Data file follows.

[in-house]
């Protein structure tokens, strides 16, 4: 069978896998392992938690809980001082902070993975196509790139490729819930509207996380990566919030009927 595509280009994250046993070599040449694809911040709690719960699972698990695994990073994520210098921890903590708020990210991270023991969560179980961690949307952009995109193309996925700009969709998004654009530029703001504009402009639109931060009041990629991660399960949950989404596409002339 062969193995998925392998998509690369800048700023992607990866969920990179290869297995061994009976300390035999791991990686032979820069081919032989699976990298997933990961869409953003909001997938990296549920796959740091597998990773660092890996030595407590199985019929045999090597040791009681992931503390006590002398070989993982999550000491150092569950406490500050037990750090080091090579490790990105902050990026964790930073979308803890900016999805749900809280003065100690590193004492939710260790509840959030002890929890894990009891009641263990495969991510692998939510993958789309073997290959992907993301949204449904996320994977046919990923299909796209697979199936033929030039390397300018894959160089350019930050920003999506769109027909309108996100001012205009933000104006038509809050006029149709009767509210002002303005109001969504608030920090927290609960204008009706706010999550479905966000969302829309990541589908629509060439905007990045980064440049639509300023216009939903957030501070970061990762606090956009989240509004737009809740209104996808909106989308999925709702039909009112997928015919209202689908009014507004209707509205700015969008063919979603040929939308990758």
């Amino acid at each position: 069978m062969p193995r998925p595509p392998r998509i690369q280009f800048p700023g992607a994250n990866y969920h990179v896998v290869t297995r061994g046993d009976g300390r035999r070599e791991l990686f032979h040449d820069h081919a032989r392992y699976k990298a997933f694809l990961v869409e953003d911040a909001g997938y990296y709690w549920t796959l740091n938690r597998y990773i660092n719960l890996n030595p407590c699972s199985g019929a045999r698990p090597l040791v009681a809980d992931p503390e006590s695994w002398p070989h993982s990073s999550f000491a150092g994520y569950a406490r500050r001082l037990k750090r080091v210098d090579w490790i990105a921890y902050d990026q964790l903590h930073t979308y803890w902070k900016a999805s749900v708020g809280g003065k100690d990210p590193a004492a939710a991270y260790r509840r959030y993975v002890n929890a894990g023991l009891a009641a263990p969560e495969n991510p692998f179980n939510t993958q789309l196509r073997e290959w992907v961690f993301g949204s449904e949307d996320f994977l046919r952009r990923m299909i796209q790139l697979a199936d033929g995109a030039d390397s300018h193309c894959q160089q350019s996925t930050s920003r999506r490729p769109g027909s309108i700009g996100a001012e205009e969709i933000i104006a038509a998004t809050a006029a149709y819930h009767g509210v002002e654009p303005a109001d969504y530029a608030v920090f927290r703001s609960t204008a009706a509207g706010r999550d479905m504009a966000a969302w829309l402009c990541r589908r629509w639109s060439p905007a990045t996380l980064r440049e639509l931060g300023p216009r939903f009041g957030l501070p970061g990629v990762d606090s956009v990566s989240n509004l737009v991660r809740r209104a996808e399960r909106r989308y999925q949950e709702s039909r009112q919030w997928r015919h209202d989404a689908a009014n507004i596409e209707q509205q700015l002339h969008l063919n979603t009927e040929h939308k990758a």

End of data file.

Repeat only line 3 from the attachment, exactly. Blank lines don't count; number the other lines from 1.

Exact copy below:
């Amino acid at each position: 069978m062969p193995r998925p595509p392998r998509i690369q280009f800048p700023g992607a994250n990866y969920h990179v896998v290869t297995r061994g046993d009976g300390r035999r070599e791991l990686f032979h040449d820069h081919a032989r392992y699976k990298a997933f694809l990961v869409e953003d911040a909001g997938y990296y709690w549920t796959l740091n938690r597998y990773i660092n719960l890996n030595p407590c699972s199985g019929a045999r698990p090597l040791v009681a809980d992931p503390e006590s695994w002398p070989h993982s990073s999550f000491a150092g994520y569950a406490r500050r001082l037990k750090r080091v210098d090579w490790i990105a921890y902050d990026q964790l903590h930073t979308y803890w902070k900016a999805s749900v708020g809280g003065k100690d990210p590193a004492a939710a991270y260790r509840r959030y993975v002890n929890a894990g023991l009891a009641a263990p969560e495969n991510p692998f179980n939510t993958q789309l196509r073997e290959w992907v961690f993301g949204s449904e949307d996320f994977l046919r952009r990923m299909i796209q790139l697979a199936d033929g995109a030039d390397s300018h193309c894959q160089q350019s996925t930050s920003r999506r490729p769109g027909s309108i700009g996100a001012e205009e969709i933000i104006a038509a998004t809050a006029a149709y819930h009767g509210v002002e654009p303005a109001d969504y530029a608030v920090f927290r703001s609960t204008a009706a509207g706010r999550d479905m504009a966000a969302w829309l402009c990541r589908r629509w639109s060439p905007a990045t996380l980064r440049e639509l931060g300023p216009r939903f009041g957030l501070p970061g990629v990762d606090s956009v990566s989240n509004l737009v991660r809740r209104a996808e399960r909106r989308y999925q949950e709702s039909r009112q919030w997928r015919h209202d989404a689908a009014n507004i596409e209707q509205q700015l002339h969008l063919n979603t009927e040929h939308k990758a």